Authors think of their a course in miracles videos as being like their children, and while authors can often be thick-skinned enough to deal with critics and reviewers they don’t know, they need to be toughest when it comes to dealing with criticism and responses from family members and friends. Just what should an author’s expectations be for support from those he or she knows?
Let’s face it. Publishing your book has been a top priority for you. You’ve spent a long time working on that book and now you’ve seen your dream brought to fulfillment. But remember, your dream is not Aunt Milly’s dream, or even your best friend’s dream. They might be happy for you, but your book is not a major event for them.
I’ll say up front that the best advice I can give you is to have no expectations concerning excitement or support from family and friends. Do not coerce people into reading your book, and don’t expect anyone to do anything to promote it. Let people know your book is being published and that now you have to figure out how to promote it; then if they offer help, take them up on the offer. If they don’t, don’t badger them. In the long run, you’ll have less hurt feelings and disappointment.
Here are a few considerations regarding dealing with family and friends and their reactions when your book is published. I’ve collected several of the examples from different authors I know.
Buying Your Book
One author I know tells me that when he told his best friend his book was going to be published and it would cost “$25.95” his friend replied, “That’s a pretty big burden to put on all your family and friends.” The author of course gave his best friend a free copy, but he also realized that the cost of giving free copies away was not going to help him any. He limited free copies to his parents, siblings, and a few friends who had previously read parts of the manuscript.
While several friends and family members bought this author’s book, he heard many others tell him, “I can’t afford it.” After watching those same people going out to eat and spending money on several other non-necessities, it’s clear to him that it’s not the price that keeps them away. They are just using the cost as an excuse when they simply have no desire to read his book. As authors, we have to remember that everyone is not a reader, and everyone may not be interested in the topics of our books. Bottom line: don’t expect people to buy your book.
Giving Away Books
If you really want people to read your book, you might decide that you will just give copies away to your family and friends-especially those people who “can’t afford it.”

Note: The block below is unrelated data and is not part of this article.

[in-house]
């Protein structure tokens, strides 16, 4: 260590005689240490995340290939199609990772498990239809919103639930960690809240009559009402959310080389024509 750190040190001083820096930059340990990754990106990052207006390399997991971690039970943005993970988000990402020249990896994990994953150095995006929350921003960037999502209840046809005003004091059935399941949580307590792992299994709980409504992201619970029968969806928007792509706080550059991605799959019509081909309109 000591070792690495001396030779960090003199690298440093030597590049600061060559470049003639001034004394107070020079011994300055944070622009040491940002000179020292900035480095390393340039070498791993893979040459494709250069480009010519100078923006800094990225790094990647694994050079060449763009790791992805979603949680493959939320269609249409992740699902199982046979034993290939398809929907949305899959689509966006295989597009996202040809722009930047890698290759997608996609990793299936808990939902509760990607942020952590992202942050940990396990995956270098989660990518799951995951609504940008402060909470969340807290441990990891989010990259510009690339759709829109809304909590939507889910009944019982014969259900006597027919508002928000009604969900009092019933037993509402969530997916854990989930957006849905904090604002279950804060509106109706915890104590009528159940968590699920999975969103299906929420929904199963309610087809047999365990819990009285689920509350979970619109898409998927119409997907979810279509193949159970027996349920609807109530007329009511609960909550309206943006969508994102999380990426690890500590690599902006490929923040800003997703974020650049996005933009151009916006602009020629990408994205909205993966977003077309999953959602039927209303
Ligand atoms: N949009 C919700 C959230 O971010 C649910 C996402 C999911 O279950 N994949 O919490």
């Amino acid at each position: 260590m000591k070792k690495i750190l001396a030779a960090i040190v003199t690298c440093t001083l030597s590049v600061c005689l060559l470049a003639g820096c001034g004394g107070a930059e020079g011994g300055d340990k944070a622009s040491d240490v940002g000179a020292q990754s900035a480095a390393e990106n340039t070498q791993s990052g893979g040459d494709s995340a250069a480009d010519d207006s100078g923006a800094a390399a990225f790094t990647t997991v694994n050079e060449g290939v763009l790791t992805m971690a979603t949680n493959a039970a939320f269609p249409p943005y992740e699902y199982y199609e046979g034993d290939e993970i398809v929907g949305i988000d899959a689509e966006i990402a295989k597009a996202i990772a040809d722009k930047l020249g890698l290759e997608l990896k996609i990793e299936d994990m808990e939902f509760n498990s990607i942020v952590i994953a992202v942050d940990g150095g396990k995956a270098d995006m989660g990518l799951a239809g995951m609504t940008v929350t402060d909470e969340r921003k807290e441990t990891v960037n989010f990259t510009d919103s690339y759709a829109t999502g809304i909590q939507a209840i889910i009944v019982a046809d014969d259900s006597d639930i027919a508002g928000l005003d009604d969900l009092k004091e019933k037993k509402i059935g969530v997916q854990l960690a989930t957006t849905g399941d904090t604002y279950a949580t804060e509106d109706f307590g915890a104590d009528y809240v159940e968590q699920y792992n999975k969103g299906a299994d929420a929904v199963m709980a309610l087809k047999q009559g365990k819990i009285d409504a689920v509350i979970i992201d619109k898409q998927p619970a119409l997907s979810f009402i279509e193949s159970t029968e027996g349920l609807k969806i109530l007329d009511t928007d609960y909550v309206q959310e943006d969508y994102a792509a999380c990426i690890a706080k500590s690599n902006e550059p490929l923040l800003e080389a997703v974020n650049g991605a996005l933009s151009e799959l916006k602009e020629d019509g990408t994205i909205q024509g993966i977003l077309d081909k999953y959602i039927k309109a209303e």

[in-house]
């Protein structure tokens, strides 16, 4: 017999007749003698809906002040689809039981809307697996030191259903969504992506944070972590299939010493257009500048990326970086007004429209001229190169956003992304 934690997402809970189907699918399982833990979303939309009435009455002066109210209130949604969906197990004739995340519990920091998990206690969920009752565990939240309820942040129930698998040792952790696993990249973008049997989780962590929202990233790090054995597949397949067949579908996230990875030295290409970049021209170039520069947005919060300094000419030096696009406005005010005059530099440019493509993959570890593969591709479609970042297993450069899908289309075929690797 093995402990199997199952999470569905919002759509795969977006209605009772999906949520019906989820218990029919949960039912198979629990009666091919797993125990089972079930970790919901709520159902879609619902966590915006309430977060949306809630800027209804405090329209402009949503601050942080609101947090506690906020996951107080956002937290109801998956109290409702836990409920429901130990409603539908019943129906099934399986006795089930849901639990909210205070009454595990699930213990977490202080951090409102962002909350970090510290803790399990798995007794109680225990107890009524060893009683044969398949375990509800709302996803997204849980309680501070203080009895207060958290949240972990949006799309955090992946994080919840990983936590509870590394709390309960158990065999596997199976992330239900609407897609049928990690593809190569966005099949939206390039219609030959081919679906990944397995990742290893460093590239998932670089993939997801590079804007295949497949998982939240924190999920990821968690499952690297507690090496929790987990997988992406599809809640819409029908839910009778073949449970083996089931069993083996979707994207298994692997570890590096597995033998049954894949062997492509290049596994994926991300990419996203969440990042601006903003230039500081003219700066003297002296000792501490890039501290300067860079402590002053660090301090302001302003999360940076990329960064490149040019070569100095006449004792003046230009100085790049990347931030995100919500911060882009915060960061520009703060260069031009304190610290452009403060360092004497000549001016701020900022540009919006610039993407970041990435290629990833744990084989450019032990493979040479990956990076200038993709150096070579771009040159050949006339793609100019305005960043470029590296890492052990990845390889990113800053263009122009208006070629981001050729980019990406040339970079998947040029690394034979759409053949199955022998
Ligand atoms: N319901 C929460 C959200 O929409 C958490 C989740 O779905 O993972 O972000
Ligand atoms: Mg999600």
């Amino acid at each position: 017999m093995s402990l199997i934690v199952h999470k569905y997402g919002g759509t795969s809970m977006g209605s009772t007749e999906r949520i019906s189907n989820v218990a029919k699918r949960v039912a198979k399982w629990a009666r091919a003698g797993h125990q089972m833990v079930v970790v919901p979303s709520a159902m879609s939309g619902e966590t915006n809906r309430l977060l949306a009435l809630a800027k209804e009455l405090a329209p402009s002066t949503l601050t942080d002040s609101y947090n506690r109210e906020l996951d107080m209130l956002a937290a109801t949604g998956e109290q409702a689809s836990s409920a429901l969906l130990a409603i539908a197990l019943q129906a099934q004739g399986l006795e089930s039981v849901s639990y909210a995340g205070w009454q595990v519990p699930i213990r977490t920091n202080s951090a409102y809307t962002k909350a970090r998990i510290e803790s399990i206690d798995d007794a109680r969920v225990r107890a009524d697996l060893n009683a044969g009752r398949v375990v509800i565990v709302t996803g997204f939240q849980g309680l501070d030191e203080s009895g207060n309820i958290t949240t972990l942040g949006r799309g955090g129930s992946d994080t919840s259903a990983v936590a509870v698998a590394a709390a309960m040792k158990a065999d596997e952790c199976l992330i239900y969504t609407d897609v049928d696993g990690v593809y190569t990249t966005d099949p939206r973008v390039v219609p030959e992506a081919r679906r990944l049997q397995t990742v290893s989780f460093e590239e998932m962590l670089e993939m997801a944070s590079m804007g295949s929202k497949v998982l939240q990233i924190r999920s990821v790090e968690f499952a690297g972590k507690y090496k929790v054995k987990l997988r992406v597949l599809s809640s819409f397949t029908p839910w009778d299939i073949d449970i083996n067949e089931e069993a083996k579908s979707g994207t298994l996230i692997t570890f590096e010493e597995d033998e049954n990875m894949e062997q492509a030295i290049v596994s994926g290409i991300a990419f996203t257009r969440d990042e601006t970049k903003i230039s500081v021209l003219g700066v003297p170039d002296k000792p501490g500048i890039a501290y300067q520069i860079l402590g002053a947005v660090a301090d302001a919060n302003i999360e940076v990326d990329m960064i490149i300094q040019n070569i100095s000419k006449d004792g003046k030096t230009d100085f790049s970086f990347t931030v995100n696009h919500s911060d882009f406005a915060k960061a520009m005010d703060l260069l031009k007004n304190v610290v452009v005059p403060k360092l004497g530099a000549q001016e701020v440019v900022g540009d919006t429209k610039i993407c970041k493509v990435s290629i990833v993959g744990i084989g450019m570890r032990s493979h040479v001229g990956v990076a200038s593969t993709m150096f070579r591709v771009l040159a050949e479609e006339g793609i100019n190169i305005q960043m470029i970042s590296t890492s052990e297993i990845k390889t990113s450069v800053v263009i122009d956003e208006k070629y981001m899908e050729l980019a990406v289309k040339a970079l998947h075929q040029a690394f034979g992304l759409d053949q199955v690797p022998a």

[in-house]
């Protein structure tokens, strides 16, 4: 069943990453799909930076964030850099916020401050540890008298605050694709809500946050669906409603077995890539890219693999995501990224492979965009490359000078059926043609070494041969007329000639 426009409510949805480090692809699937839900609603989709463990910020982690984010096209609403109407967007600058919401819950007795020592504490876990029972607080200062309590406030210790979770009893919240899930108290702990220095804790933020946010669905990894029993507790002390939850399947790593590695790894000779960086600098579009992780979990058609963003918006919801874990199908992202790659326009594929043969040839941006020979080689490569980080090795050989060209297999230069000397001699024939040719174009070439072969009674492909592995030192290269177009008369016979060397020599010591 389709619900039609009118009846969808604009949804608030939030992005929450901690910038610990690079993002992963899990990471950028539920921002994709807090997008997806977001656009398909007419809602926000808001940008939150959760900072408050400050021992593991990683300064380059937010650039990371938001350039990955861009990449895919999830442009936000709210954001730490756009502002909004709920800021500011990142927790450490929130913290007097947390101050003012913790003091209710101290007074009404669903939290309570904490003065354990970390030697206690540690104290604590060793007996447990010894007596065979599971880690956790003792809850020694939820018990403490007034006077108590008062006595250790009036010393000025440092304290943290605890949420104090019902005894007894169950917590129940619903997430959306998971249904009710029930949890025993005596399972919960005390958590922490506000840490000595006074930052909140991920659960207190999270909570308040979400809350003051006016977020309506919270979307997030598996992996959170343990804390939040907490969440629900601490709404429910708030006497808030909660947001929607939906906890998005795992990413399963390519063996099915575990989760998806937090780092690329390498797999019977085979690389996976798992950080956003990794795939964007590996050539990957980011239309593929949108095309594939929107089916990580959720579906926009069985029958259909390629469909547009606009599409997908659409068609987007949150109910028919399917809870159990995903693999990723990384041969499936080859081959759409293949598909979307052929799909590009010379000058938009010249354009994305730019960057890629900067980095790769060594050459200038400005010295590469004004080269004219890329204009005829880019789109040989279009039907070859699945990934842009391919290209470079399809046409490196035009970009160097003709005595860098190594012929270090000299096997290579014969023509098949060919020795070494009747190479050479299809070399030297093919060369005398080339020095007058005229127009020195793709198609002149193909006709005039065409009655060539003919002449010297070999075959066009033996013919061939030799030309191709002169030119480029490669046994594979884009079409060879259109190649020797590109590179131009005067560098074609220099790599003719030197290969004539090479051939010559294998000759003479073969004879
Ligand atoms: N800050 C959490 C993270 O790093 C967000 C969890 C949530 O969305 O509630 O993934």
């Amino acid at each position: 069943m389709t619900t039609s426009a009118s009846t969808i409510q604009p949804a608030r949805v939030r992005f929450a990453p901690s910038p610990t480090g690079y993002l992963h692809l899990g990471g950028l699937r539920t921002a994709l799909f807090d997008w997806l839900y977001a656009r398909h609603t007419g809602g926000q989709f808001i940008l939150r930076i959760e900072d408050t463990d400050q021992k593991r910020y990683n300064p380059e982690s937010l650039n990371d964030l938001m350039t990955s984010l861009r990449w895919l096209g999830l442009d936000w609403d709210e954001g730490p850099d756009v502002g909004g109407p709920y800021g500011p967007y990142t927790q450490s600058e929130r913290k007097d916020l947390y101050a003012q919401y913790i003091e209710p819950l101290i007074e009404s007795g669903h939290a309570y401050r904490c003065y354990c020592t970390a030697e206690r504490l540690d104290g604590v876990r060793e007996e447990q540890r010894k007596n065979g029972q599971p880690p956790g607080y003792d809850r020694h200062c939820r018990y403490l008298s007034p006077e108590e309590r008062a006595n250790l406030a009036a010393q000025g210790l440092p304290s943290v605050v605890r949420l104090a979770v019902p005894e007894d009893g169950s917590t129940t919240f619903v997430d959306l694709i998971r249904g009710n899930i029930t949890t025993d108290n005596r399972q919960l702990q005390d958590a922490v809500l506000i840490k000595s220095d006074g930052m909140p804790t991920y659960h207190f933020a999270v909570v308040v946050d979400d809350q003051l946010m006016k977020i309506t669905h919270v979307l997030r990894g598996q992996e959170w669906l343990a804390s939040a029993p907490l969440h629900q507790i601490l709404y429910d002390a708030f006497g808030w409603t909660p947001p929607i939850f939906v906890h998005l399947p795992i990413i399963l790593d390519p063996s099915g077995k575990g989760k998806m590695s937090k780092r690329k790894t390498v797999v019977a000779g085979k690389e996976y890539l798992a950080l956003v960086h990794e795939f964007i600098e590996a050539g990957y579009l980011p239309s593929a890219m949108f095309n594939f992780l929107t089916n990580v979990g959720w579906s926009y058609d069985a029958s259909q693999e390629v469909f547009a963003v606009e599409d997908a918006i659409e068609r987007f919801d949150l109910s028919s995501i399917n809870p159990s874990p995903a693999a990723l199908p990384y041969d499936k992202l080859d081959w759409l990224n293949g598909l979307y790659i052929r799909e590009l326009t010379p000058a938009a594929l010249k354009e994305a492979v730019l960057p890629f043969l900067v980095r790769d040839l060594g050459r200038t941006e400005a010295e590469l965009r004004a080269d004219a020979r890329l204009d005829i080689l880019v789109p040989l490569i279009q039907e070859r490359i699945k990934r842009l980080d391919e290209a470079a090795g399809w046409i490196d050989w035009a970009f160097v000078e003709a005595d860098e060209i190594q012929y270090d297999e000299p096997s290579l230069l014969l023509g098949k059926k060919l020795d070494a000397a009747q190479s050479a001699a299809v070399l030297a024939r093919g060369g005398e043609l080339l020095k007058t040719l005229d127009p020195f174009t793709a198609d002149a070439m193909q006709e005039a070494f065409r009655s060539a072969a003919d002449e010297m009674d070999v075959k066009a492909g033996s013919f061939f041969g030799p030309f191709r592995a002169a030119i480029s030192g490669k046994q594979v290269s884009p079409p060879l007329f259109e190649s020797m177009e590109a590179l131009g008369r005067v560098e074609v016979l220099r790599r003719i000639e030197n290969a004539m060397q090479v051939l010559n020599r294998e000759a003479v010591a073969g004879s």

I’ve heard many authors complain that they give copies of their books to people who never read the books. Even brothers, sisters, and parents don’t always read the book.
We have to remember that reading a book is a big time-commitment, but again, if people don’t read the book, or don’t express interest in reading it, there’s no point in giving books away.
One author I know has published several novels. He gave away quite a few the first time. By the third book, he had cut down the number he gave away to about just a half-dozen people. He found that the friends he no longer gave free books to did not even ask him for a free book-they simply were uninterested. He has also quit sending gifts when these people have babies or embark on their third marriages.
As for the “I can’t afford it” people, the best thing to do is to let them know they can check out the book at the library. I suspect most of them won’t.
People Reading Your Book
Believe it or not, more books get purchased than are ever read, by a huge percentage. Another author I know has a cousin who has bought all five of his books, but she’s never read a single one.
People who get free books do not necessarily read them-in fact, I suspect many people are less likely to read the books because they got the books for free-therefore, the value of the book appears to be less to them.
And always be prepared for negative criticism. You will have many people tell you they enjoy your book, but then there will be the ones who will say something like, “I found seven typos in it”-that will be the only feedback they give you. Ignore these people. Just respond with, “Thanks for telling me” and move on.
However, if someone points out good and bad things about the book, you may want to pay attention. You always want to learn how to improve as a writer.
And then there are the people who will just be plain jealous-even, and perhaps especially siblings. Even if out of kindness, you give these people free copies, do you really care whether or not they like your book? Authors are the last people who should let others’ negativity affect them.